Lea438
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can I do a zoology degree to progress into vet med? ony the rvc graduate entry to vet med says zoology is accepted as a 2:1 degree, but i havent seen any others say it. Is this possible?
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artful_lounger
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Doing another degree with the intention of going into vet med as a graduate is not a great idea because it is extremely expensive to do that, since there is very limited funding to get a second degree in vet med (I think only maintenance loan). You would be better off applying to vet med as a first degree (and if necessary taking/retaking the required A-levels).
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Lea438
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(Original post by artful_lounger)
Doing another degree with the intention of going into vet med as a graduate is not a great idea because it is extremely expensive to do that, since there is very limited funding to get a second degree in vet med (I think only maintenance loan). You would be better off applying to vet med as a first degree (and if necessary taking/retaking the required A-levels).
I understand it is expensive but I did a Btec level 3 extended diploma in animal management, and no where accepts that to get into vet med, only rvc gateway to vet med, but it says widening participant background and I dont think I would be able to. I didnt do a levels so my only option is to apply to a different degree and then progress on. I understand how expensive it will be but I am planning to finish the first degree, take a few years out to get a job and then come back and do the second degree. I just want to know if it is possible if i can do zoology to get onto vet med
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artful_lounger
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(Original post by Lea438)
I understand it is expensive but I did a Btec level 3 extended diploma in animal management, and no where accepts that to get into vet med, only rvc gateway to vet med, but it says widening participant background and I dont think I would be able to. I didnt do a levels so my only option is to apply to a different degree and then progress on. I understand how expensive it will be but I am planning to finish the first degree, take a few years out to get a job and then come back and do the second degree. I just want to know if it is possible if i can do zoology to get onto vet med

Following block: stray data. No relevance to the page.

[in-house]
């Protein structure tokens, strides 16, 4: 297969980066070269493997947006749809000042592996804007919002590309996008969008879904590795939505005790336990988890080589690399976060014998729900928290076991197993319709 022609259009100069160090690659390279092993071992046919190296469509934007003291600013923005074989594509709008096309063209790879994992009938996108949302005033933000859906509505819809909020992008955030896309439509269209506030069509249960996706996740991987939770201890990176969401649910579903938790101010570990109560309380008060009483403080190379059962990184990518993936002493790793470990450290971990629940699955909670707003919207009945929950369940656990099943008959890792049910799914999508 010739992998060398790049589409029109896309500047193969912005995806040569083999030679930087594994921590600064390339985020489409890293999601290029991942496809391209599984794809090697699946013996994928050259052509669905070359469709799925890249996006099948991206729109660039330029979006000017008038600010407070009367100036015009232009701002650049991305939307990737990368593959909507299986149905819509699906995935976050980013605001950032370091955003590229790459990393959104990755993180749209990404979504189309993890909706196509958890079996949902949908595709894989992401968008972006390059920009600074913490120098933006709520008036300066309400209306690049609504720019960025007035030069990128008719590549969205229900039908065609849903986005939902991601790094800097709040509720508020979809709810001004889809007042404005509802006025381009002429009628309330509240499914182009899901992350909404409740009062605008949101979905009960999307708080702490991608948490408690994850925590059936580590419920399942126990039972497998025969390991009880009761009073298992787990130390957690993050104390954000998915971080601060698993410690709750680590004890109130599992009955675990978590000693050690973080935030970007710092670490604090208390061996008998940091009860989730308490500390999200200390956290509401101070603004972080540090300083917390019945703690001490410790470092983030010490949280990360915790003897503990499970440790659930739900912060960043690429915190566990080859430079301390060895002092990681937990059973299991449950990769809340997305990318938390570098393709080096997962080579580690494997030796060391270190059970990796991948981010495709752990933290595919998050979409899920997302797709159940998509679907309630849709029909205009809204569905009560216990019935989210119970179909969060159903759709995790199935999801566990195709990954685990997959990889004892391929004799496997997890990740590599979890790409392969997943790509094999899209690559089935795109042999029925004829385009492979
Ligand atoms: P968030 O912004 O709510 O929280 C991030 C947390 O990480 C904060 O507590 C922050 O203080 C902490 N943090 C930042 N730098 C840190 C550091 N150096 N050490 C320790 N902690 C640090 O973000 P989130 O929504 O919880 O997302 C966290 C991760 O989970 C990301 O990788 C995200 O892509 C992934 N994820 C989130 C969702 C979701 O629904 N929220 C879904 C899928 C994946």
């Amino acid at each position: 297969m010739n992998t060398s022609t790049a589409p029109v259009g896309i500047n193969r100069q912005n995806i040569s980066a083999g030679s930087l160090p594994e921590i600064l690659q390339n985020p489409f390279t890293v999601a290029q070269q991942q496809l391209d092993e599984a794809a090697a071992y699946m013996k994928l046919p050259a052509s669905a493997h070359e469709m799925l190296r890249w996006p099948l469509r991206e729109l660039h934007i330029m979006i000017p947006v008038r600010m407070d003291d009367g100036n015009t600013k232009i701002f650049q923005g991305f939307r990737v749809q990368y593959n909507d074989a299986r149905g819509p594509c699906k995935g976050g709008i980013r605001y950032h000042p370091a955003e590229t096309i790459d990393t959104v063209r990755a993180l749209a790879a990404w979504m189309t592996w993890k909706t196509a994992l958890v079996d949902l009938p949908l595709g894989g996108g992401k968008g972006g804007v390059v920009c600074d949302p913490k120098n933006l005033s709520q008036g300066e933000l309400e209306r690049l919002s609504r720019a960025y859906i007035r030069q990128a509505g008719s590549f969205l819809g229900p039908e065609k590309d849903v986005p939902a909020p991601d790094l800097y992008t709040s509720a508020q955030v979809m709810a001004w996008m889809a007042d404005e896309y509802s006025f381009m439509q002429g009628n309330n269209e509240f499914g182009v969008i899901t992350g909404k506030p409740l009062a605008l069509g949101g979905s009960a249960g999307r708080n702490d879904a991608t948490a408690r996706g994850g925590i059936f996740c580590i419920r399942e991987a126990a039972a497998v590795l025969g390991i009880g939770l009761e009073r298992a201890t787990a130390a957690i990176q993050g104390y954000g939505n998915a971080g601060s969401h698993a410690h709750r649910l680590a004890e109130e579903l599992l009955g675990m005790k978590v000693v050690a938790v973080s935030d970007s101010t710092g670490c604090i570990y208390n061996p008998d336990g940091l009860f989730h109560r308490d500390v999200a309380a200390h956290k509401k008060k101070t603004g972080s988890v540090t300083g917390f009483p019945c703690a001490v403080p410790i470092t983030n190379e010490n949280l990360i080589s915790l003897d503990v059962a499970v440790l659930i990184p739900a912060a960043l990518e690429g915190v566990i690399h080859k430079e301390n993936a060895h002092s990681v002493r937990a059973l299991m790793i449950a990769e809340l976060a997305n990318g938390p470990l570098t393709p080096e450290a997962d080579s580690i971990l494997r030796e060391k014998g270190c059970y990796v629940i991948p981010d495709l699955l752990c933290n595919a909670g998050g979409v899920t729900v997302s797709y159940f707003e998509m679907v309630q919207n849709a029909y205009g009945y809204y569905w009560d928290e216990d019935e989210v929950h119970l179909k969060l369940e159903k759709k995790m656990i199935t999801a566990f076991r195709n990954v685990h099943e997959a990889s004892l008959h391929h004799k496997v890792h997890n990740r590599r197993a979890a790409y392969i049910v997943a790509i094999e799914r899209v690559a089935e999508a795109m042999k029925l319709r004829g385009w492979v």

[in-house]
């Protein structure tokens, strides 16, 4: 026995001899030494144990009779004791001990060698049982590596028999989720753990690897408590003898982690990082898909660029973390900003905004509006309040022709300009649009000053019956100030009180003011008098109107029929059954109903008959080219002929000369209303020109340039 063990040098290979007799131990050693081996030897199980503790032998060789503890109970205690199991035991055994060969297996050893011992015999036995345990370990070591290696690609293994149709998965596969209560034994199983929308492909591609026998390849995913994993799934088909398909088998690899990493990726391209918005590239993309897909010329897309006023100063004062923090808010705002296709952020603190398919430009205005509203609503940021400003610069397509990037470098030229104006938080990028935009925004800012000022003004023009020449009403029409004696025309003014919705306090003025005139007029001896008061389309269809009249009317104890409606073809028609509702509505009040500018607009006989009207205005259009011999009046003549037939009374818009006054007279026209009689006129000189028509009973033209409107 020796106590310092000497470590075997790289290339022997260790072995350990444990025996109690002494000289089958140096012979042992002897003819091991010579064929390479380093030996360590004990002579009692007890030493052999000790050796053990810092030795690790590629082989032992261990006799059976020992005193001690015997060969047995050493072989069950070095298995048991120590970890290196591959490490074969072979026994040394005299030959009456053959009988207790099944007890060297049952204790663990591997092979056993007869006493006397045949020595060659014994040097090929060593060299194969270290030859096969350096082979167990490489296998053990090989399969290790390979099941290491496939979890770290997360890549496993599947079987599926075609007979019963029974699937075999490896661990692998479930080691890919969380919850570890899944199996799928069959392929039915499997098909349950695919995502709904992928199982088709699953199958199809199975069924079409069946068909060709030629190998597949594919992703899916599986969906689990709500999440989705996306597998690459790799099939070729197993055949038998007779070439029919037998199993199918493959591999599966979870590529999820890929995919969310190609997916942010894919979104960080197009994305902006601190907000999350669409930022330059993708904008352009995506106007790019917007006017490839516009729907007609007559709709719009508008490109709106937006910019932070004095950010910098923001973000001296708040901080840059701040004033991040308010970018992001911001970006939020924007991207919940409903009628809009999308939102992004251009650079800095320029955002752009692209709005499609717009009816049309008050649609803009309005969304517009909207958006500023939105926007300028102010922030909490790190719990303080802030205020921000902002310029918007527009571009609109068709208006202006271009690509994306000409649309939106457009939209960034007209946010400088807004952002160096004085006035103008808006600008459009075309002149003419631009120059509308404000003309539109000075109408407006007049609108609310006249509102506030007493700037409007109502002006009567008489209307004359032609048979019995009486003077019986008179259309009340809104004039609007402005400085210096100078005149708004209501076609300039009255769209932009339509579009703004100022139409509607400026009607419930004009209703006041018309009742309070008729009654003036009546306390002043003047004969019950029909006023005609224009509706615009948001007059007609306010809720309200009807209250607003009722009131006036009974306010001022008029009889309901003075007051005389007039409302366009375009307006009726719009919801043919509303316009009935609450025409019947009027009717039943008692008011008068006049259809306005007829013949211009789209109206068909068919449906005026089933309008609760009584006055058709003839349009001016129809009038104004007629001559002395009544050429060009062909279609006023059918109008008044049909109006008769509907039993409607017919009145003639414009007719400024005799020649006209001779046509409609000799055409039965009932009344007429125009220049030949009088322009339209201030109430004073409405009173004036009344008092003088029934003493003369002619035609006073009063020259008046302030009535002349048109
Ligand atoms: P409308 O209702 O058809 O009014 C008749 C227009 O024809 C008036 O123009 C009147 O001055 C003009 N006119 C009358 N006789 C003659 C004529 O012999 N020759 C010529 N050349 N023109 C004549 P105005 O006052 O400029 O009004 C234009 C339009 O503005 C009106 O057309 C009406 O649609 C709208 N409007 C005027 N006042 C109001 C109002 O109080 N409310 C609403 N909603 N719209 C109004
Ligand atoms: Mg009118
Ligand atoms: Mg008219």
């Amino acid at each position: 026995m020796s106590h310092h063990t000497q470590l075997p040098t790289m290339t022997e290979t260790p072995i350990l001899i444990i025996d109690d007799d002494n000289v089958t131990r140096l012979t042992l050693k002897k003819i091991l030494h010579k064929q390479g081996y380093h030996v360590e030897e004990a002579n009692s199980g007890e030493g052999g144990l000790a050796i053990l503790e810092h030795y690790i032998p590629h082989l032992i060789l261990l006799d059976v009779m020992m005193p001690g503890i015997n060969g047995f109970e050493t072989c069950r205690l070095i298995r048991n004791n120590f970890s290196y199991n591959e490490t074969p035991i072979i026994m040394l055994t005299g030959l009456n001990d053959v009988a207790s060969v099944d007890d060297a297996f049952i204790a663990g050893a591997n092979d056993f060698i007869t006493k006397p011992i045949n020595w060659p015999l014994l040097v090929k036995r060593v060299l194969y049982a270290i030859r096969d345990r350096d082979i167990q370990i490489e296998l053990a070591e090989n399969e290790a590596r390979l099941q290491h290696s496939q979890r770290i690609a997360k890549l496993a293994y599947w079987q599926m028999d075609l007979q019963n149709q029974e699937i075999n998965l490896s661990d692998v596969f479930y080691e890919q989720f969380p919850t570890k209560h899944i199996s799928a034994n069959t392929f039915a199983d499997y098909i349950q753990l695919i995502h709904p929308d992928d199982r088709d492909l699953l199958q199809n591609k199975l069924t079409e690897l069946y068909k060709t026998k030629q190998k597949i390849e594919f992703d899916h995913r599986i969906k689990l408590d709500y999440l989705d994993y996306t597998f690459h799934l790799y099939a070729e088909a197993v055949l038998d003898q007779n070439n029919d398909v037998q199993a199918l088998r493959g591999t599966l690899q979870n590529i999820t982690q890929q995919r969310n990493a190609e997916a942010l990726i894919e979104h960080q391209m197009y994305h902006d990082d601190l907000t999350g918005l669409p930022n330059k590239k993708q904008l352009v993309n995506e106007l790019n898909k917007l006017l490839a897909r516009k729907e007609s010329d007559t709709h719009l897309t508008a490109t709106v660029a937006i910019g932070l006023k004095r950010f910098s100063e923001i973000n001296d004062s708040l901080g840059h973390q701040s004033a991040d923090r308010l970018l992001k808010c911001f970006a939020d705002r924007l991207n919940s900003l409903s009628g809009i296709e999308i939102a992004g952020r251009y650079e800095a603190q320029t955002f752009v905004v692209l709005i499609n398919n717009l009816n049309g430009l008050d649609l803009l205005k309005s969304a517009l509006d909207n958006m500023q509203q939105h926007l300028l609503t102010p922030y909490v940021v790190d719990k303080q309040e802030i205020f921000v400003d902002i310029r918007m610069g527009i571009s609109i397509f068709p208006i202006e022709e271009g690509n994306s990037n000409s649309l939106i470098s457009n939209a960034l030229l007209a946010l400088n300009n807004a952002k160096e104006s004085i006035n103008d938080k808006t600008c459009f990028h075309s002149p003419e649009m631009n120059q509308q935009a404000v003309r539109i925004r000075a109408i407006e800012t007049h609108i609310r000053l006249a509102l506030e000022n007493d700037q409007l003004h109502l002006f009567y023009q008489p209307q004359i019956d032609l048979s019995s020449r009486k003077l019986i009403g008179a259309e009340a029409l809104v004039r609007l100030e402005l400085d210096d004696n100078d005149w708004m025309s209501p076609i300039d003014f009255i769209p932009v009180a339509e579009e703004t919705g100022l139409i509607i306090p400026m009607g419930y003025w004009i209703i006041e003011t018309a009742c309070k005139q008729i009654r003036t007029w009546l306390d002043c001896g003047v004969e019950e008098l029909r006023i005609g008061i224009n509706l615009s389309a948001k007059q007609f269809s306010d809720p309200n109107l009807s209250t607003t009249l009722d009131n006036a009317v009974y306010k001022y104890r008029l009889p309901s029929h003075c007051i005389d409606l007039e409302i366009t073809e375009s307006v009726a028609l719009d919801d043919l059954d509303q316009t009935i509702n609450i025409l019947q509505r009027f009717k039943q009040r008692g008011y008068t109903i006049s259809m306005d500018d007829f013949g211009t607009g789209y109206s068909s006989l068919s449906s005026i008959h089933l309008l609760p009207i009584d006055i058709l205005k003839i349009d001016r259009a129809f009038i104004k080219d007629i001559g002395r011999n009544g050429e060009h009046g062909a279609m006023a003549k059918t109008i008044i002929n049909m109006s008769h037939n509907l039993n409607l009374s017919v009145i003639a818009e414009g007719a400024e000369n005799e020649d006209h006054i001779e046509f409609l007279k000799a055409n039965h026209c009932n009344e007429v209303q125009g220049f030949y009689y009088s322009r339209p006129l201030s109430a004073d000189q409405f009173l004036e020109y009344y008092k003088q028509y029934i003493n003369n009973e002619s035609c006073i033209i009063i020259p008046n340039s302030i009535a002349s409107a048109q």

Honestly you would be better off taking A-levels or doing an Access course which is acceptable for a vet med degree than doing another degree first. You would need to pay c.£9000 a year for 5-6 years doing vet med as a second degree, out of pocket. It's an enormous cost. Taking a few years out now to get work experience and take the necessary science A-levels would be much better - also if you begin the A-level course before you turn 19 then you shouldn't have to pay for it I believe, and even if you don't you can get an Advanced Learner Loan to cover the costs, which won't affect your future eligibility for funding from Student Finance for a degree (which doing a degree will).
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Lea438
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(Original post by artful_lounger)
Honestly you would be better off taking A-levels or doing an Access course which is acceptable for a vet med degree than doing another degree first. You would need to pay c.£9000 a year for 5-6 years doing vet med as a second degree, out of pocket. It's an enormous cost. Taking a few years out now to get work experience and take the necessary science A-levels would be much better - also if you begin the A-level course before you turn 19 then you shouldn't have to pay for it I believe, and even if you don't you can get an Advanced Learner Loan to cover the costs, which won't affect your future eligibility for funding from Student Finance for a degree (which doing a degree will).
But no gateway vet courses will accept my qualification. and I dont want to do A levels, I dont have the gcse requirements even if i do a levels because some want gcses at As and Bs